The median income for a household in the city was $39,320, and the median income for a family was $48,290. Males had a median income of $37,566 versus $24,794 for females. The per capita income for the city was $20,884. About 10.1% of families and 12.9% of the population were below the poverty line, including 16.4% of those under age 18 and 8.0% of those age 65 or over.

Attractions
Perched on the Llano Estacado, a stark treeless plain that has been extensively overgrazed by ranchers, Midland is not known for scenic beauty, unless the visitor is keen on seeing a Cormac McCarthy-esque landscape of pumpjacks, horned lizards, mesquite and caliche. Midland's main attraction therefore is oil: lots and lots of oil. Sitting near the center of the Permian Basin, Midland welcomes geologists, petroleum engineers, landmen, and financial speculators to help extract the oil from one of the largest deposits in North America. For the Midland visitor curious to know more about this endeavor, there is the Permian Basin Petroleum Museum. Located on the outskirts of town near Interstate 20, the museum houses numerous displays on the history, science, and technology of oil and gas development.

The Permian Basin Petroleum Museum also houses a collection of race cars designed by Jim Hall, a long time Midland resident who pioneered the use of aerodynamic downforce in the design of Formula One cars.

Other Midland attractions of note include Dennis the Menace Park, Green Acres Miniature Golf Course, the "Festival of Lights" held each Christmas in the Racquet Club neighborhood, San Jacinto Junior High School (where George W. Bush briefly attended school), and one ofthe city's two Starbucks.

Midland has Midland International Airport, which serves Midland, nearby Odessa, Texas and a large region of West Texas and southeast New Mexico. The airport is considered the gateway to the Big Bend Region of Texas, and Big Bend National Park.

Midland is home to the Midland RockHounds, a Texas League minor league baseball team.

Midland is a sister city to Dongying, a city situated near China's second largest known oil field. A modest pagoda located at the Beal Complex, was donated by Dongying.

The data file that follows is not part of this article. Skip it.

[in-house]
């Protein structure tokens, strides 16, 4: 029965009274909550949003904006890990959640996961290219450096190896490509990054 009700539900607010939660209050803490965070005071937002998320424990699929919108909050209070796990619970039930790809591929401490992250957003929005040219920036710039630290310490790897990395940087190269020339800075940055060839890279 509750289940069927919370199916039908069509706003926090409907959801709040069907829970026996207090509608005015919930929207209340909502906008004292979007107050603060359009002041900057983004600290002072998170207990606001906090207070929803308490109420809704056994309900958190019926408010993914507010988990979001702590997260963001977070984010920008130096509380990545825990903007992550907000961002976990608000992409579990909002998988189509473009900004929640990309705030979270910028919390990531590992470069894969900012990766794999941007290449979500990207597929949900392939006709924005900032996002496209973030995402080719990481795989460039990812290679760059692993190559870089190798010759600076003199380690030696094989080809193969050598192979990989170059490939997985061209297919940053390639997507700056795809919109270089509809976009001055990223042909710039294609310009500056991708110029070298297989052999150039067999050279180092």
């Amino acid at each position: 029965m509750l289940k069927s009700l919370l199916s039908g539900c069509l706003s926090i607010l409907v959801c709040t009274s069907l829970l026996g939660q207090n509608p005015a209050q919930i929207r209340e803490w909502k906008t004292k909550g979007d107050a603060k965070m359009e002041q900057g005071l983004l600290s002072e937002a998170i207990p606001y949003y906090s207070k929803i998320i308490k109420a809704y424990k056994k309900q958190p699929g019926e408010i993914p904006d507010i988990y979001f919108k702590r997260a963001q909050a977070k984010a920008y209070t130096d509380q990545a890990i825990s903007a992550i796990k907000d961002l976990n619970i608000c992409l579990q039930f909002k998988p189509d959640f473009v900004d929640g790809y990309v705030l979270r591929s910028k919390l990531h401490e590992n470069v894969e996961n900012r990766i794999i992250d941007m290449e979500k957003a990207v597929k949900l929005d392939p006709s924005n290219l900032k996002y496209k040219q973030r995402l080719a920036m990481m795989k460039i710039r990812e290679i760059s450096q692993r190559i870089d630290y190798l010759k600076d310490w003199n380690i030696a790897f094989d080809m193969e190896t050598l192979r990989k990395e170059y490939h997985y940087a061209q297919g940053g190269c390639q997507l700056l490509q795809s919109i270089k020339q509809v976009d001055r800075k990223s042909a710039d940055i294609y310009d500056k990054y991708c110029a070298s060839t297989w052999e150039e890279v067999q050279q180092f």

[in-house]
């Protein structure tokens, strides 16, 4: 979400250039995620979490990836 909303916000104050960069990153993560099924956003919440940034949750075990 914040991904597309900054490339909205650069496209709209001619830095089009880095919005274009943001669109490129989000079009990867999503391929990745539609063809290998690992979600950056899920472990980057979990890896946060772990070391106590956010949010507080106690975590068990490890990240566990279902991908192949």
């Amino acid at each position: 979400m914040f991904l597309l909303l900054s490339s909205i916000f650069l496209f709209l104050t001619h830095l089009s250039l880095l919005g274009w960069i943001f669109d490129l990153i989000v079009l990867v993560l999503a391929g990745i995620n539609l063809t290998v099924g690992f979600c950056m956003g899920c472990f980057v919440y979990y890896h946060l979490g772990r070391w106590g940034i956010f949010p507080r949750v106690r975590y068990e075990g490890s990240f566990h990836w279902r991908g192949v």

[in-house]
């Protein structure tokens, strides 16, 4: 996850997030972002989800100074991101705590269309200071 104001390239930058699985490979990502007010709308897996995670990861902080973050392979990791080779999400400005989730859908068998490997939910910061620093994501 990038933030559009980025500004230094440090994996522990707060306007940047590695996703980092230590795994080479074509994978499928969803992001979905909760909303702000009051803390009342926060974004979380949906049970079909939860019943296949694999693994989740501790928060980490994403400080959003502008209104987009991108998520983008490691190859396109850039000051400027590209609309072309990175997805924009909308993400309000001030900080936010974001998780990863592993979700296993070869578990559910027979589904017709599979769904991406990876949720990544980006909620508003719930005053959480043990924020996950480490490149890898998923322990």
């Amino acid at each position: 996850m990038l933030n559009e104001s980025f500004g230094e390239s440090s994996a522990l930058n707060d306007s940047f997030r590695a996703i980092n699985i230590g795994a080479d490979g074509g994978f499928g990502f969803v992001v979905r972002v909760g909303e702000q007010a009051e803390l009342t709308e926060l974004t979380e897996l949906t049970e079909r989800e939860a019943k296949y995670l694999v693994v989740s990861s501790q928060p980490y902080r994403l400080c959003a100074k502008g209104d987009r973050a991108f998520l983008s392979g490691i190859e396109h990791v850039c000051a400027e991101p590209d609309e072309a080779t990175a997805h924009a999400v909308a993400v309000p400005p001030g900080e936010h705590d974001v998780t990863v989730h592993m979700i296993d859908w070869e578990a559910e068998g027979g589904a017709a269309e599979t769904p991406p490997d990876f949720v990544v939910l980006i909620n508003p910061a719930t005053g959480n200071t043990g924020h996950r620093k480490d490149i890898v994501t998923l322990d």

Famous citizens
George W. Bush, President of the United States
Laura Bush, First Lady of the United States
George H. W. Bush, former President of the United States
Jeb Bush, Governor of Florida
J. Hugh Liedtke, founder of Pennzoil Company
Cedric Benson, Runningback for the Chicago Bears
Mike Conaway, United States Congressman
Tom Craddick, Texas State Speaker of the House
Don Evans, former Secretary of Commerce
Tommy Franks, retired General, United States Army
Susan Graham, mezzo-soprano
Jim Hall, racecar designer
Frederic C. Hamilton, Businessman, philanthropist
Woody Harrelson, actor
Bobby Hillin, NASCAR driver
E.J. Holub, Kansas City Chief football player
Tommy Lee Jones, actor
Douglas McGrath, screenwriter and filmmaker
Jessica McClure, "Baby Jessica"
Wahoo McDaniel, Professional Football Player and wrestler
Laynce Nix, Milwaukee Brewers outfielder
Judy Rankin, LPGA all-time money winner
Tychicus L. Roberson, Businessman, philanthropist
Mike Stanton, New York Yankees pitcher
Mike Timlin, pitcher for the Boston Red Sox
Spud Webb, NBA Basketball Star
Clayton Williams, businessman
Eric Winston, Offensive Tackle for the Houston Texans
Munaf Ryani, Mark Smith, and Michael James of Explosions in the Sky.

Lesser Known Trivia
Many major motion pictures have been filmed in and around Midland, including Hangar 18, Waltz Across Texas, Fandango, Blood Simple, Hard Country, Friday Night Lights, Everybody's Baby: The Rescue of Jessica McClure, and others.

The City of Midland has no ordinances for either the prohibition or zoning of sexually related businesses (such as gentlemen's clubs), yet not a single one has successfully set up shop there. Midland County Sheriff Gary Painter pledged publicly in 2003 and 2004 to run any attempt at starting a sexually oriented business out of town through intimidation, which has fueled worry that the lack of ordinances is a lawsuit waiting to happen. Midland's sister city of Odessa, Texas (20 miles west), however, hosts a significant presence of strip clubs and adult video stores throughout Ector County. This fact seems to bolster the local saying, "You raise kids in Midland, you raise hell in Odessa."

As of August 2006, a busy period of crude oil production had caused a significant workforce deficit. According to the Midland Chamber of Commerce, there were almost 2,000 more jobs available in the Permian Basin than there were workers to fill them.